Transfer 150 PRIMS MBBS students to Private Medical Colleges: Supreme Court upholds Madras HC order
Chennai: The Supreme Court, in its recent verdict on the case of 150 2nd-year MBBS students of the defunct Ponnaiyah Ramajayam Institute of Medical Sciences (PRIMS), has upheld the Madras High Court order directing the transfer of these students to 6 private medical colleges in the state.
According to recent media reports, the bench of honourable Justices Indira Banerjee and Sanjiv Khanna refused to interfere with the HC order and passed its directive while disposing of the plea filed by MBBS students seeking transfer from the defunct PRIMS to government medical colleges.
The decision of shifting these MBBS students was taken by the state government after noting the lack of facilities for clinical practice and lab studies at the newly founded medical institute, PRIMS.
Medical Dialogues had extensively reported about the MBBS students, who moved HC seeking the transfer from PRIMS. According to these students, who were admitted in the first year MBBS course during 2016-17 under the government and management quota after passing NEET, the medical college was started from the 2016-17 academic year after obtaining approval from the state and central governments and MCI.
The Union Ministry of Health and Family Welfare debarred the college from making MBBS admissions for 2017-18 and 2018-19 as it had failed to rectify the ‘deficiencies’ pointed out by the MCI earlier.
On 3rd October, the Health Secretary J Radhakrishnan had written a letter to the Union Health Ministry Secretary seeking its concurrence for shifting 150 second year MBBS students of PRIMS to the other self-financing medical colleges, since the GMCs were already overloaded.
On this, the HC had directed the state to apprise the Centre as well as MCI of the vacant seats available in different private colleges and how the 150 MBBS students could be accommodated over there.
The counsel for the students in court, however, demanded that all the MBBS students have to be accommodated only in GMCs since there is an apprehension that some of the private medical colleges may also face the same problem like PRIMS in future and the students will be in trouble.
Throughout all the hearing sessions, the state reiterated its submission that it was not possible to accommodate the present 150 MBBS students in GMCs as in compliance with the earlier HC order, the government had shifted about 144 students of Anna Malai Medical College and Hospital to various GMCs last year only.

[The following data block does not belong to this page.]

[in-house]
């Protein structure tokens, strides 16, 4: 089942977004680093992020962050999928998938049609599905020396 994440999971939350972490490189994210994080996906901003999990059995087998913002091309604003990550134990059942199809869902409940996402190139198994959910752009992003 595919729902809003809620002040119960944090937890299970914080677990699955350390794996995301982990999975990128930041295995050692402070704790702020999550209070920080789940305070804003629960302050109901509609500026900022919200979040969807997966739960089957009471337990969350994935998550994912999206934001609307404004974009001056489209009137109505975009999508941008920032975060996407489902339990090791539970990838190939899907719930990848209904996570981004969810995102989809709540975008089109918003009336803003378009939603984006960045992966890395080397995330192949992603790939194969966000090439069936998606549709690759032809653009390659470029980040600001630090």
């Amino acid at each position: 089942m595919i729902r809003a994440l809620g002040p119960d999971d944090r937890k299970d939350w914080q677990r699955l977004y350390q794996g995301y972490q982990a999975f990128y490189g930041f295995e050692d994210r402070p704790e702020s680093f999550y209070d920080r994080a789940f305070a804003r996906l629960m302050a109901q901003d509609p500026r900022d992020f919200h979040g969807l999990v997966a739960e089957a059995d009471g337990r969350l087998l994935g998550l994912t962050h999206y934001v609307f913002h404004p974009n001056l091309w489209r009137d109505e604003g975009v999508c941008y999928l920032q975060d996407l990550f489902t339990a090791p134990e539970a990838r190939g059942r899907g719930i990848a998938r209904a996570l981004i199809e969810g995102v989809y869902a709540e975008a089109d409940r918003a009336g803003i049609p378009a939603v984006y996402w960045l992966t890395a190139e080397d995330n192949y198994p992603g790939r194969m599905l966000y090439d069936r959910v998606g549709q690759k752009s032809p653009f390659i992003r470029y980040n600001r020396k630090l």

In response to this order, the state moved the division bench where the bench directed the state to submit a fresh proposal to the MCI BoG for the purpose of accommodating the students. The MCI BoG was then asked to consider the said proposal and take a decision accordingly.
Thereafter, the Union Health Ministry produced a communication informing the division bench of Madras HC that necessary permission has been accorded to increase the respective number of seats to the 6 institutes.
In view of this, the HC ordered the shifting of the MBBS students to the self-financing medical colleges in the state including
- Raja Muthiah Medical College and Research Institute, Chidambaram
- Karpagavinayaga Institute of Medical Science and Research Centre, Kancheepuram
- Karpagam Faculty of Medical Science and Research, Coimbatore
- Tagore Medical College Hospital, Madurai
- Vellammal Medical College Hospital Madurai
- Adiparasakthi Medical College and Research Institute, Melmaruvathur.
Now, according to a report by The Hindu, the apex court, upholding the HC order, has stated,
“All 108 students of PRIMS cannot be accommodated in government colleges. The students have been directed to be accommodated in other medical colleges. We find no reason to interfere with the order impugned…”
TOI quotes the SC bench as saying,
"Needles to mention that the direction of the high court to accommodate the students shall be complied with and that the authorities shall ensure that the petitioners do not have to discontinue their course by reason of closure of medical colleges"